The Veterans of Foreign Wars convention this week will not feature a top-tier official from the Obama administration, a breach in tradition that the group's commander described as an "insult of the highest magnitude."
However, an administration official claimed Monday that the White House made "every effort" to provide a speaker for the event, offering up a range of top officials.
"In all instances, the VFW declined those offers," the official said.
The veterans group is accustomed to playing host to the nation's most powerful people at its national conference. Obama addressed the VFW in 2009, followed by Vice President Biden in 2010.
But the 2-million strong VFW accused the administration of snubbing its members by not providing a "first-tier speaker" for the first time in VFW history.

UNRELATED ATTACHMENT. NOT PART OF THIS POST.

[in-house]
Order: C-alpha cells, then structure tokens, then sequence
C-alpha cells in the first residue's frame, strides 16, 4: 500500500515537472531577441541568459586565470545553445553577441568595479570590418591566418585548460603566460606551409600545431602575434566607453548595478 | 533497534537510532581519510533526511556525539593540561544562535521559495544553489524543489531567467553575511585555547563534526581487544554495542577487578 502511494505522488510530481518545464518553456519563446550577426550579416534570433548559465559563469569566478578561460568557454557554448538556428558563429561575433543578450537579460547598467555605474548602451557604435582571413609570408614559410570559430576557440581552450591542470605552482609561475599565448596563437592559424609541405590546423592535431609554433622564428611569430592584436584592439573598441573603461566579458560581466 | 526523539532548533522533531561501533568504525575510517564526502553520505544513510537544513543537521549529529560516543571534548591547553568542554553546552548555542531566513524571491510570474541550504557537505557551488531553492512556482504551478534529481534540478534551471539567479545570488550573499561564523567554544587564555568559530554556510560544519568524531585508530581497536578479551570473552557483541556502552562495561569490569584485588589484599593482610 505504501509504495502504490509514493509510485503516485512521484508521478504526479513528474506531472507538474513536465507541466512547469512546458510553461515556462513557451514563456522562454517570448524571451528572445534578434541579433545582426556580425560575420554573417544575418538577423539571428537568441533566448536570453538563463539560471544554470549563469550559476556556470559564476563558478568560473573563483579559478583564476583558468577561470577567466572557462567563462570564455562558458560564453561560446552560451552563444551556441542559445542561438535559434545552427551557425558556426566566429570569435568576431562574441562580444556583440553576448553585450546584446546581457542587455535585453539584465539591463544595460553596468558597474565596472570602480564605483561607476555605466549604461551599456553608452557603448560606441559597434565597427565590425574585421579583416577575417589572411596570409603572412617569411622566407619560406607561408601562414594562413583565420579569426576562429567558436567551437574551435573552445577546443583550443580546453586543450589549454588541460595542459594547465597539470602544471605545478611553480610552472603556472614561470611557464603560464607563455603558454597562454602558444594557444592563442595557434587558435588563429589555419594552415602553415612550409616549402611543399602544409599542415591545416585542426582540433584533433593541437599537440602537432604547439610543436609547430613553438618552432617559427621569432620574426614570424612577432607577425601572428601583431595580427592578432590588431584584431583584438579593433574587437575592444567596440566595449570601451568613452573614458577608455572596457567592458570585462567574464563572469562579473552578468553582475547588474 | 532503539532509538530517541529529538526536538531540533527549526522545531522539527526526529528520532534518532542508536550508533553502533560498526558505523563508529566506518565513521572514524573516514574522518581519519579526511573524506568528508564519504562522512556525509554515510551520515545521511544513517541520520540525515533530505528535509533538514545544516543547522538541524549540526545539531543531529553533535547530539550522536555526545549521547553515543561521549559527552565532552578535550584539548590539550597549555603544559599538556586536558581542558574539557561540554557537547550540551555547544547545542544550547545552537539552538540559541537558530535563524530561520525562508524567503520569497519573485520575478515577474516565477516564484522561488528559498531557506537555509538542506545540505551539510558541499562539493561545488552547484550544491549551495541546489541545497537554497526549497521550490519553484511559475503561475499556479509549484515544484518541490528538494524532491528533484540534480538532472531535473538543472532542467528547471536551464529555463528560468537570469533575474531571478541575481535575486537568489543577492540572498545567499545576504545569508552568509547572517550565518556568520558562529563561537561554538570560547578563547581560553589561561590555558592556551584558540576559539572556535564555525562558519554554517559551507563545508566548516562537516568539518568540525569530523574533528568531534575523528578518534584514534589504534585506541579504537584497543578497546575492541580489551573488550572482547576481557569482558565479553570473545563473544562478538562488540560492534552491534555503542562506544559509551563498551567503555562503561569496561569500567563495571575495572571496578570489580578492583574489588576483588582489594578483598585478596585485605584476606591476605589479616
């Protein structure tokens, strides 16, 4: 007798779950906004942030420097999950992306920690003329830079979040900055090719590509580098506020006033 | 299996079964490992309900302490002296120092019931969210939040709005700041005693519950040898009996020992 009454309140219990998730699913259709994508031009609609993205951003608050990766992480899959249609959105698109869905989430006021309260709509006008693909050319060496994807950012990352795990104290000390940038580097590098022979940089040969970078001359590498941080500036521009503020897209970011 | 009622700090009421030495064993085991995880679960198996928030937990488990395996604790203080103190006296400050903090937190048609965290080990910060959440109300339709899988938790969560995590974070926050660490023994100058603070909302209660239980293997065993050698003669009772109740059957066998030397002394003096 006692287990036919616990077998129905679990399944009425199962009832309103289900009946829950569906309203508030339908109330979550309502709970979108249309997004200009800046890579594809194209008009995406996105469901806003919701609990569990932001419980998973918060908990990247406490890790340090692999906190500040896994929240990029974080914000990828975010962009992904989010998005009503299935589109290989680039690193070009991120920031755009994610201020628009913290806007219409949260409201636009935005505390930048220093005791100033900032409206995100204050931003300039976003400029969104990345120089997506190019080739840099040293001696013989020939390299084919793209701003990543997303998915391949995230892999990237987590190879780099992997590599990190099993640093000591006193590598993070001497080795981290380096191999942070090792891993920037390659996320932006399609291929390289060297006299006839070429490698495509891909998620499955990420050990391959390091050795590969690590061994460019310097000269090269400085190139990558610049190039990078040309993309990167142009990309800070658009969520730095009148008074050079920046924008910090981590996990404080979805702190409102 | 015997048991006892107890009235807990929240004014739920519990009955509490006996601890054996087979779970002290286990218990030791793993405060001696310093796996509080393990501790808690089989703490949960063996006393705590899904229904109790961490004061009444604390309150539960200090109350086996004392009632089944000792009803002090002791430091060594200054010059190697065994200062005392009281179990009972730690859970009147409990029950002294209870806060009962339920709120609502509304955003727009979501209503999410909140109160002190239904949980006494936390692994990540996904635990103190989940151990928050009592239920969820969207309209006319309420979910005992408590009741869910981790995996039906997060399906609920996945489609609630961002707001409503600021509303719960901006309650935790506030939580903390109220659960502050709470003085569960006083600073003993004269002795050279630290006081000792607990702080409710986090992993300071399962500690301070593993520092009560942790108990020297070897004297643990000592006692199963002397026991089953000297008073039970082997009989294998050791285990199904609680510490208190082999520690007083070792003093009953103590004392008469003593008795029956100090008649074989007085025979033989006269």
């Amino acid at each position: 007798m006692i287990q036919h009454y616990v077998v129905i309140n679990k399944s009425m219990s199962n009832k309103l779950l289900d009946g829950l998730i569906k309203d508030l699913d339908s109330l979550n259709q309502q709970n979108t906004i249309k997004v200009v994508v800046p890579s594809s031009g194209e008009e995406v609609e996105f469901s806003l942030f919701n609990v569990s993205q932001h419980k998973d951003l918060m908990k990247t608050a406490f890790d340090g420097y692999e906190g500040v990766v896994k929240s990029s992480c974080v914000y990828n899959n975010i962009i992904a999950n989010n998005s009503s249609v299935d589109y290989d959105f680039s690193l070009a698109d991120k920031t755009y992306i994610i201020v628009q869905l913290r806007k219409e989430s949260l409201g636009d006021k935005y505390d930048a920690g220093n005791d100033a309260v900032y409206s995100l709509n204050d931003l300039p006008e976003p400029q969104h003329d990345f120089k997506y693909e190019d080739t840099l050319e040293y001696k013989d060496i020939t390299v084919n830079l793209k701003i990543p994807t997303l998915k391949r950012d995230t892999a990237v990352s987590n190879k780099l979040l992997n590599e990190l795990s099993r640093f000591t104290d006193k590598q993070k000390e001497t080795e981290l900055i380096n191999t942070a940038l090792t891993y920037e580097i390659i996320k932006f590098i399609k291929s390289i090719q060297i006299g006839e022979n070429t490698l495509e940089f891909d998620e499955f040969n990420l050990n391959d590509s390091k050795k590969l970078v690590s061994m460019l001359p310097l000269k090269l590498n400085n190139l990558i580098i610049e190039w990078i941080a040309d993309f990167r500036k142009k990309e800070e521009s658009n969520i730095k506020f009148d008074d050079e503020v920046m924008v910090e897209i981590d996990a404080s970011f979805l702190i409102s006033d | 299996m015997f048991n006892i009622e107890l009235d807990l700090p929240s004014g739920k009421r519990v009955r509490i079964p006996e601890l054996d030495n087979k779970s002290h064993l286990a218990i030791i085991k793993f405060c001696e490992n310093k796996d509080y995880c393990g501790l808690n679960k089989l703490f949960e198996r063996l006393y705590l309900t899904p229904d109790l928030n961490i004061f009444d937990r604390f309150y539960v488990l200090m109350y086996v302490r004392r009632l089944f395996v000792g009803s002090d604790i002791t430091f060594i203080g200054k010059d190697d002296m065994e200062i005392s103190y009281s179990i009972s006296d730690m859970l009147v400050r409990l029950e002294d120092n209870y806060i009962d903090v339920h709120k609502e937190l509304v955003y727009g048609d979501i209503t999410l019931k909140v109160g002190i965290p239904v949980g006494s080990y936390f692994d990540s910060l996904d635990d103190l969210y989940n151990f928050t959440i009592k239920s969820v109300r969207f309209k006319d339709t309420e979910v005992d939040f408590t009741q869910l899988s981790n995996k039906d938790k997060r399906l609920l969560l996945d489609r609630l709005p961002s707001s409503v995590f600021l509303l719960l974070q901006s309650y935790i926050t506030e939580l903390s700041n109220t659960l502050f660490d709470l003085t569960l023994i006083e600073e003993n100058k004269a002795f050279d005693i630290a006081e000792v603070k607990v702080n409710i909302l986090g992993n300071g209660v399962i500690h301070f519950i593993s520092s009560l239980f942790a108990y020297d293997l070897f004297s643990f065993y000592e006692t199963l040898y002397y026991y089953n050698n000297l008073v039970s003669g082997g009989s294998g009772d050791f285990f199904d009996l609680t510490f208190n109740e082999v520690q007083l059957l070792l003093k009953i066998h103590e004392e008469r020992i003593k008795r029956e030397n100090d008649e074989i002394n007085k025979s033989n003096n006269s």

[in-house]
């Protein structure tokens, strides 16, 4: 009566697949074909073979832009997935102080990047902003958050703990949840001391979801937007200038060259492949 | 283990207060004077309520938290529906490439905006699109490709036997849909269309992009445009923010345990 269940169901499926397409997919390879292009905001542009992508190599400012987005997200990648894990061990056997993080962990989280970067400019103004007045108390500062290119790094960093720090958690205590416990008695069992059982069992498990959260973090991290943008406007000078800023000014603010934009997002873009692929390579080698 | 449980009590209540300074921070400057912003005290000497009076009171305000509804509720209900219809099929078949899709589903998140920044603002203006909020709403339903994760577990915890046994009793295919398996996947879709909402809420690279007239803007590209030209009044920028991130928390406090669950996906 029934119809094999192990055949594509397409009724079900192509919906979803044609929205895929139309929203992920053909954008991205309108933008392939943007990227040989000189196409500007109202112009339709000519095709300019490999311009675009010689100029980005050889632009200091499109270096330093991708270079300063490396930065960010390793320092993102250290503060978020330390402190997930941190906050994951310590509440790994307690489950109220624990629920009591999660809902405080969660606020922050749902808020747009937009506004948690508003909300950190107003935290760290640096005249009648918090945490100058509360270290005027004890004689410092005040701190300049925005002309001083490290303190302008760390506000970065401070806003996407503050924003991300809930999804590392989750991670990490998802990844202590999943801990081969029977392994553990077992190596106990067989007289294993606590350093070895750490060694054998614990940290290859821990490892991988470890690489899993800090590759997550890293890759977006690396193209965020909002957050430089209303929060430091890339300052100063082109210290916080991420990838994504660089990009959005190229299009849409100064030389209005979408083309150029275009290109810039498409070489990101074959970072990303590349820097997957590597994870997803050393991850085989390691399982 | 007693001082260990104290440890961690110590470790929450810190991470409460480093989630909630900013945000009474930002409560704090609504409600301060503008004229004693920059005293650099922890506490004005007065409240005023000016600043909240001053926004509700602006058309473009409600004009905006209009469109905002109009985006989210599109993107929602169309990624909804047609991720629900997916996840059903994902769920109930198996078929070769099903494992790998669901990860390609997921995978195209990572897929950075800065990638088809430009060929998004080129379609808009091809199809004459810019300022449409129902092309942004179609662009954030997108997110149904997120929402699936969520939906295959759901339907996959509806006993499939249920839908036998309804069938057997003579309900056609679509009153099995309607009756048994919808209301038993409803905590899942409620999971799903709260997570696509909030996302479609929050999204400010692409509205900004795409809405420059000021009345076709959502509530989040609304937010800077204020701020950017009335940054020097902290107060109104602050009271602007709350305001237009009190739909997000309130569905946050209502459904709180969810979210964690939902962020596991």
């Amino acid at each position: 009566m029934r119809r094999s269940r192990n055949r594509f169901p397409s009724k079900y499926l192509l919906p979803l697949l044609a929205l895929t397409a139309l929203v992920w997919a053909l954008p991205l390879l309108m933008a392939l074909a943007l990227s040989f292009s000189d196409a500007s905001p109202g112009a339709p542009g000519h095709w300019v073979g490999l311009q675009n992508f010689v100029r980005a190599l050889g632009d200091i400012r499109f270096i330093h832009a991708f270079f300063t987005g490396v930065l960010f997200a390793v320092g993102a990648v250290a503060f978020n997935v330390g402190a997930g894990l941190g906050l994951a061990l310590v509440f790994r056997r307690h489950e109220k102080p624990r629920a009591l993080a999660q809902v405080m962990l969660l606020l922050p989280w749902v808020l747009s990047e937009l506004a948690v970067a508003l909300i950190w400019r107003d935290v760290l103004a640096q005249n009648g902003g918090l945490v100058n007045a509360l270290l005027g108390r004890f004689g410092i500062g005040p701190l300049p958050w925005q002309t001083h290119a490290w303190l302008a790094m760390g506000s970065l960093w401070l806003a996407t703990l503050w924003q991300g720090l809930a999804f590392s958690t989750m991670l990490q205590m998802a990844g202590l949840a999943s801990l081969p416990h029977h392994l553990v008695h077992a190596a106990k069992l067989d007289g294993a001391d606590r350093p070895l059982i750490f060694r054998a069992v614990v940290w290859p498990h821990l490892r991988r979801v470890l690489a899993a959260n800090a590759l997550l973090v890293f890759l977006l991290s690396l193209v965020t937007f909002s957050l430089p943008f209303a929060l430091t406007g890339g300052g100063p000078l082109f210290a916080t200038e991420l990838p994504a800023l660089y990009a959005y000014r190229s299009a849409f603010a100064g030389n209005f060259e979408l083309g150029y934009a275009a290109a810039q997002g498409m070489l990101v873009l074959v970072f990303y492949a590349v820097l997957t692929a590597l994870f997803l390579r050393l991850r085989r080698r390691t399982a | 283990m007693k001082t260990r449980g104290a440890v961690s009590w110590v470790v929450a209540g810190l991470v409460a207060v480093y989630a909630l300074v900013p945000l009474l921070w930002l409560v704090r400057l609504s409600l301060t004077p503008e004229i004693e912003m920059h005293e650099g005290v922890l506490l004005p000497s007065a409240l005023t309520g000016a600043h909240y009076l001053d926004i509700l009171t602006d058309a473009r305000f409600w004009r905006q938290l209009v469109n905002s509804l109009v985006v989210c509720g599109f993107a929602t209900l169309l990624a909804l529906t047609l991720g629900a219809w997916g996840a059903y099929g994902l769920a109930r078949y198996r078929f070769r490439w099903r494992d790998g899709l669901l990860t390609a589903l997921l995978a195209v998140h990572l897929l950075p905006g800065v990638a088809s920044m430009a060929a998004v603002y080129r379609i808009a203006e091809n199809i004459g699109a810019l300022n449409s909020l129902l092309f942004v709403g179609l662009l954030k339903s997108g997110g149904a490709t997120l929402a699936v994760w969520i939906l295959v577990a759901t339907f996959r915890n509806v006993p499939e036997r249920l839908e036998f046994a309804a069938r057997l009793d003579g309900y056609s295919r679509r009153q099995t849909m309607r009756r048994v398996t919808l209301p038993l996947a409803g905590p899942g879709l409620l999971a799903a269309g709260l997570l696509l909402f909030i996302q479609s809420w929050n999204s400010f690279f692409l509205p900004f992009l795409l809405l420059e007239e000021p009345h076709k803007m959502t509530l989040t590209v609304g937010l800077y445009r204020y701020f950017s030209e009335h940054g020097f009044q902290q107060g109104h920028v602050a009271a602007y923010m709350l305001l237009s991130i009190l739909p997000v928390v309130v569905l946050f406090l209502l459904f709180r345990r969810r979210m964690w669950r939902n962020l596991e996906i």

"The VFW has had a long-standing tradition of inviting the sitting president to address our convention," Richard Eubank, national commander of the organization, said in a statement, adding that the White House typically chooses a "high-level administration official" to speak if the president cannot attend.
"It is an insult of the highest magnitude that for the first time in the history of the VFW, the White House has apparently decided that this great and iconic organization of combat veterans and all of its members are not worthy of its notice by not at least offering a first-tier speaker from the administration."